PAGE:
aqb10
 

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Ranger said:
The clunk you discribe is common and usually stabilizer bar bushings.
You've reminded me of the time my Mustang busted one of the front sway bar links. That definitely caused a clunk when driving on uneven surfaces such as speed bumps or potholes. It was a relatively easy and inexpensive fix for me on the Stang, don't know if the Caddy is as easy.
 

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Discussion Starter #8
Kev said:
Cars with front wheel drive and transverse mounted engines tend to wear out the engine mounts around 100k miles because of the torque of the engine in that position. This would cause a clunk at times. You might also feel it while accelerating. You can check this with a friend simply by having someone stand on the brakes, place the car in drive, give it a little gas, let off, place it in reverse and give it gas, let off. While they are doing this you watch for movement of the engine. If the mounts are good there will be only a small amount of movement. If the mounts are broken you will know.

Be very careful doing this procedure!
I've done that, it's not the mounts, at least it's not now that I've replaced the upper forward one.

Thanks for the insight though...
 

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aqb10 said:
Front end: raise front end off the ground (tires), grab top and bottom of each tire - push/pull on tires, shaking back and forth. Wife's van had same symptoms - was ball joints. Also just had a reman engine installed at 175K - my front motor mount was fried - never had a clunk in the front end however.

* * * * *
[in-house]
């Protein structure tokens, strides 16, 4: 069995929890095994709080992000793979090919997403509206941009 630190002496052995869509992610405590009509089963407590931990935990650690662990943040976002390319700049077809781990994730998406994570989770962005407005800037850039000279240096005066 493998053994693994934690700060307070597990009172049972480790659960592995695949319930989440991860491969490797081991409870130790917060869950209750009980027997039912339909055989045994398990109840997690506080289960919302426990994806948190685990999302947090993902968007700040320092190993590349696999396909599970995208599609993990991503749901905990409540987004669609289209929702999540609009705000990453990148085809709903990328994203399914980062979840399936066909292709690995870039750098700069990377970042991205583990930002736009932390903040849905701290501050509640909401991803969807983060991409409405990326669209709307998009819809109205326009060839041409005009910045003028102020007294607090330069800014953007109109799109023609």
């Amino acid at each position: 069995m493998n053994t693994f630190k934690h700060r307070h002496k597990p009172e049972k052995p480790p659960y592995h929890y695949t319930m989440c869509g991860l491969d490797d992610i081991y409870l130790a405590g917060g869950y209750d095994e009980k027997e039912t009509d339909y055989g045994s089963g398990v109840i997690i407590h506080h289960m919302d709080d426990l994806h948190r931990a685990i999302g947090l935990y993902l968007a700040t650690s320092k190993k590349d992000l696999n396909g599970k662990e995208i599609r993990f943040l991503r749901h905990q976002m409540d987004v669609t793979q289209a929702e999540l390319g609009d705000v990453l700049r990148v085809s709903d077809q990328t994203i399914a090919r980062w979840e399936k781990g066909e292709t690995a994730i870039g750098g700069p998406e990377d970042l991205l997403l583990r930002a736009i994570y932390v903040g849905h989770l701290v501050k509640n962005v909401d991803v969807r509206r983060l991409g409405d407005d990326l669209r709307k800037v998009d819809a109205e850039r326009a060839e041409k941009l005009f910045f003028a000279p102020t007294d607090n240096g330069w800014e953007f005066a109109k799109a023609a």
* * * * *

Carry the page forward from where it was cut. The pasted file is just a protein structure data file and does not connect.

aqb10
Keep in mind that if you do this and the tire has play, it could also be bad bearings. Bad bearings would not cause a clunk though. They would cause a steady almost whistle sound while you're driving, if they produce a sound at all.



Most times the clunk sound would come from the stabilizer bar end links. Usually the bushings wearing out, but most caddies do not have rubber bushings on the front end links. They have ball joints with a lateral facing stud coming from the joint. If it had rubber bushings, it would clunk even if the bushings were good, so it doesn't. The ball joints in the end links are what go bad to cause the noise. My favorite way of checking the end links is with a rubber malet, you just whack the bottom end of it while the car is on the lift and if you hear any noise from it, it's bad. Keep in mind that if the wheels are turned, or if only one wheel is off the ground, there will be tension in the sway/stabilizer bar and you will be hard pressed to find anything wrong with them.

Another thing that would cause a clunk is the struts going bad.
 

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Krashed989 said:
Another thing that would cause a clunk is the struts going bad.
Yup, usually happens right about 100K miles. Our vehicles are famous for that.

Regards,
Warren

P.S. If that turns out to be the case, you might want to look into passive replacement struts. Check at Boston Suspension or Arnott Industries for struts that are hugely less expensive than the OEM struts.